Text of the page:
The Kosher Gourmet by Sharon Thompson Anyone can make a salad, you say. But can they make a great salad? (SECRETS, TESTED TECHNIQUES + 4 RECIPES, INCLUDING DRESSINGS)

April 2, 2014

Paul Greenberg: Death and joy in the spring

Dan Barry: Should South Carolina Jews be forced to maintain this chimney built by Germans serving the Nazis?

Mayra Bitsko: Save me! An alien took over my child's personality

Frank Clayton: Get happy: 20 scientifically proven happiness activities

Susan Scutti: It's Genetic! Obesity and the 'Carb Breakdown' Gene

Lecia Bushak: Why Hand Sanitizer May Actually Harm Your Health

Stacy Rapacon: Great Funds You Can Own for $500 or Less

Cameron Huddleston: 7 Ways to Save on Home Decor

The Kosher Gourmet by Steve Petusevsky Exploring ingredients as edible-stuffed containers (TWO RECIPES + TIPS & TECHINQUES)

Jewish World Review June 8, 2012/ 18 Sivan, 5772

The smudgers strike again

By Lori Borgman

Lori Borgman


http://www.JewishWorldReview.com | I've always considered flowers or candles appropriate hostess gifts, but it is time to add Windex to the list.

The entire family descended on my brother and sister-in-law's place for a nephew's wedding. Our mob included the four grandbabies, one 3-year-old and three under the age of 2.

My brother and his wife do not yet have grandbabies. You can tell this by the big beautiful widows in their sunroom, the sparkling glass top coffee table, the glass top end table and the full-view glass doors.

You can also tell because the trash can under the sink does not smell like diapers.

The grandbabies could tell all this, too, which is why they promptly initiated the place. After 20 minutes of the shy, coy routine, they cut loose in the sun room. They stampeded around the room, patting their little hands on every window. One cut from the herd, shot to an end table and shook a Good Housekeeping without mercy. Just as an adult salvaged the magazine another tot dove for a hardback book on North American birds.

The bird book was rescued and they all congregated at the coffee table. They circled the table slowly, dragging their fat little hands on the glass top as they walked around and around. For an extra something special, one saw her reflection in the glass, leaned down and gave herself a big wet kiss.

The 3-year-old began removing cushions from the wicker settee and was joined by a cousin. The cushions were ordered back in place as a large potted plant began quivering in the corner. The youngest was wedged in the corner, wielding a death grip on the pot, shaking it violently.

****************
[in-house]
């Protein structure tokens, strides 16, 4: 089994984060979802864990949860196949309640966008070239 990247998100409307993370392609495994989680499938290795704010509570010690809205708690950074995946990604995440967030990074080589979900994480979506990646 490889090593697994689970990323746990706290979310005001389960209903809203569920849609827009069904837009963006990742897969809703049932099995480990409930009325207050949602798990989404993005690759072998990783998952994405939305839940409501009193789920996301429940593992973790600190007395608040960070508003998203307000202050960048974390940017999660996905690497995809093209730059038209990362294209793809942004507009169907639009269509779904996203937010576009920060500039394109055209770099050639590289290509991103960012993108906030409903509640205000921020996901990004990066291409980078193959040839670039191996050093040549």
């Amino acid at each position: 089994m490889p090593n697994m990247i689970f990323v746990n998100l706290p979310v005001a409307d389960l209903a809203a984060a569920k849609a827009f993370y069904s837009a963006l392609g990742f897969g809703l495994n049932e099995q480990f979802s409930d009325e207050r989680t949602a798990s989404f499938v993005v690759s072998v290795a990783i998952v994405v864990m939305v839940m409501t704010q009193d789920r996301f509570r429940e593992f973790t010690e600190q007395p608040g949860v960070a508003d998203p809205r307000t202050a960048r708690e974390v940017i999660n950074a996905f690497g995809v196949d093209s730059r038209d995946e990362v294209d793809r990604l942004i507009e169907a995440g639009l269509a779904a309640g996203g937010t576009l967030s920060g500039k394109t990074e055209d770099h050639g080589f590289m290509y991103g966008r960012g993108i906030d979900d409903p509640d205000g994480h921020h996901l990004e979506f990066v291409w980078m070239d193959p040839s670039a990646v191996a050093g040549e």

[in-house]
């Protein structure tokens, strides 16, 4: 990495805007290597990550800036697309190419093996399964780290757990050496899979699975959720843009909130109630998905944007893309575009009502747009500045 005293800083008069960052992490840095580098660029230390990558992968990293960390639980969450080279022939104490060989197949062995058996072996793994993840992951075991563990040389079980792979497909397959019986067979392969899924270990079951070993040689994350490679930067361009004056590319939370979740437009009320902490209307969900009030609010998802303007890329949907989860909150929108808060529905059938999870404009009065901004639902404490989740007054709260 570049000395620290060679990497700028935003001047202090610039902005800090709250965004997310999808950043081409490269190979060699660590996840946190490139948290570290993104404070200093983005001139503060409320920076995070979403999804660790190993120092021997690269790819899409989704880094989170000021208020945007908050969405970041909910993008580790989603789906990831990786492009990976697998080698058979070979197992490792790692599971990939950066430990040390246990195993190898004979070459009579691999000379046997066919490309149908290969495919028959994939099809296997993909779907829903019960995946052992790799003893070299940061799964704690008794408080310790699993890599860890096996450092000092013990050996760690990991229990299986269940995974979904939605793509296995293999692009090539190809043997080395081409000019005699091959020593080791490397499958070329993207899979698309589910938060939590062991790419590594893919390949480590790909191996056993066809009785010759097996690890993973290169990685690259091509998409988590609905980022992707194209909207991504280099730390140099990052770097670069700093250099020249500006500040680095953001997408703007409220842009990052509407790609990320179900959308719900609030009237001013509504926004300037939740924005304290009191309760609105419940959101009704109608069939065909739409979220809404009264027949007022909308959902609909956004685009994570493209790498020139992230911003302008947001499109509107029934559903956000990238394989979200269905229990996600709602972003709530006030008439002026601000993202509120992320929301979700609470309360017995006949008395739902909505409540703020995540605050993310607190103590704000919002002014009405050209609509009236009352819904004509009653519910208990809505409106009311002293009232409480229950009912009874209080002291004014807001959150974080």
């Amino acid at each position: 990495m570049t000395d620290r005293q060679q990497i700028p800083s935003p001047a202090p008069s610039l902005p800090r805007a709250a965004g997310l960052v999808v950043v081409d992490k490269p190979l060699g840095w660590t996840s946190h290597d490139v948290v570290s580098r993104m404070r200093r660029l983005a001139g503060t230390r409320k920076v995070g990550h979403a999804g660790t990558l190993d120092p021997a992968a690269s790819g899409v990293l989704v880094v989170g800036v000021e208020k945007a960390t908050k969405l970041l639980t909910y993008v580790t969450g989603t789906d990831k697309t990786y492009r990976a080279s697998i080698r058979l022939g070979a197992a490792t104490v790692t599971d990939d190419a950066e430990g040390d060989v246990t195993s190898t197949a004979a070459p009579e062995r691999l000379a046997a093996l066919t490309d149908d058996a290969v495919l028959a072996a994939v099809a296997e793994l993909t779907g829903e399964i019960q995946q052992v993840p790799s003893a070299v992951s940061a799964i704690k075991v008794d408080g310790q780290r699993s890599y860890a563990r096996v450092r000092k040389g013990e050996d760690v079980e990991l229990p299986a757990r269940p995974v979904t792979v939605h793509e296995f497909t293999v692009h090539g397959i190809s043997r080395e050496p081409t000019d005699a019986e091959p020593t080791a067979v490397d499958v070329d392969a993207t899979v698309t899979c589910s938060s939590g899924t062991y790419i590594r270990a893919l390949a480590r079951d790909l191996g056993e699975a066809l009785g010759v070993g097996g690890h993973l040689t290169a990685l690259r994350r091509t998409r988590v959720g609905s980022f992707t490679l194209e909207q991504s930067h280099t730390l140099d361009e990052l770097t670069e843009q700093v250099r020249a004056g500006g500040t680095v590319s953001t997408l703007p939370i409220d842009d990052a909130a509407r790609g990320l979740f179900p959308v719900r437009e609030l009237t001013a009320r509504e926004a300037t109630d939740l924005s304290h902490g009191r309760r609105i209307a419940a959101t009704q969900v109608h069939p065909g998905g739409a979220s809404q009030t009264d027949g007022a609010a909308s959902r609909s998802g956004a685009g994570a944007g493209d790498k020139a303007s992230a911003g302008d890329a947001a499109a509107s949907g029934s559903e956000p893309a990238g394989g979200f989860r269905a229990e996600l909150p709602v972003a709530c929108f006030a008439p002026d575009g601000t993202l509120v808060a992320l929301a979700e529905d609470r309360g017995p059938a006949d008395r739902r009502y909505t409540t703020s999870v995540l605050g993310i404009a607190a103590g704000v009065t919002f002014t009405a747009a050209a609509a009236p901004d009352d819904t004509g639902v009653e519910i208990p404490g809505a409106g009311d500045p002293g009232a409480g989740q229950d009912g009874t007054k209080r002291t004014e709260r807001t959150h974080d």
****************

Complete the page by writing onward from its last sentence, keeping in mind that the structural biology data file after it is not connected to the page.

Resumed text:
My brother corralled the four of them on the sofa and said, "Smudgers! That's what they are. Every last one of them. Smudgers!"

"Outside!" someone yelled. The smudgers wiggled to the floor and cut for the door leading to the deck. More space to run! They circled an outdoor table. They circled another nephew. They circled the German shepherd and then they abruptly reversed course. Had they not reversed course they may have missed it — a second full-view glass door leading from the deck. Not one, but two doors they could rub their little hands on and smash their faces against.

One of the twins grunted to go inside and the door opened. She was on the inside and her twin was outside. It was the royal double smudge! They each smeared opposite sides of the glass.

"To the yard!" someone yelled. They stampeded into the green space. It was the old divide and defeat. One bee-lined to splash in a kiddie pool where a golden retriever lounged in the heat. The others dashed to the chicken coop. They circled the chicken pen alternately scaring the Rhode Island Reds and being scared by them.

And then the short flash mob bolted back to the house to once again smudge all the windows, doors and glass table tops, only this time with wet hands.

When it was time to go, they said they were sorry to see us leave. Funny though, it looked like they were smiling. Of course it was hard to see, they were standing in the window.


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JWR contributor Lori Borgman is the author of , most recently, "Catching Christmas" (Click HERE to purchase. Sales help fund JWR.) and I Was a Better Mother Before I Had Kids To comment, please click here. To visit her website click here.

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© 2012, Lori Borgman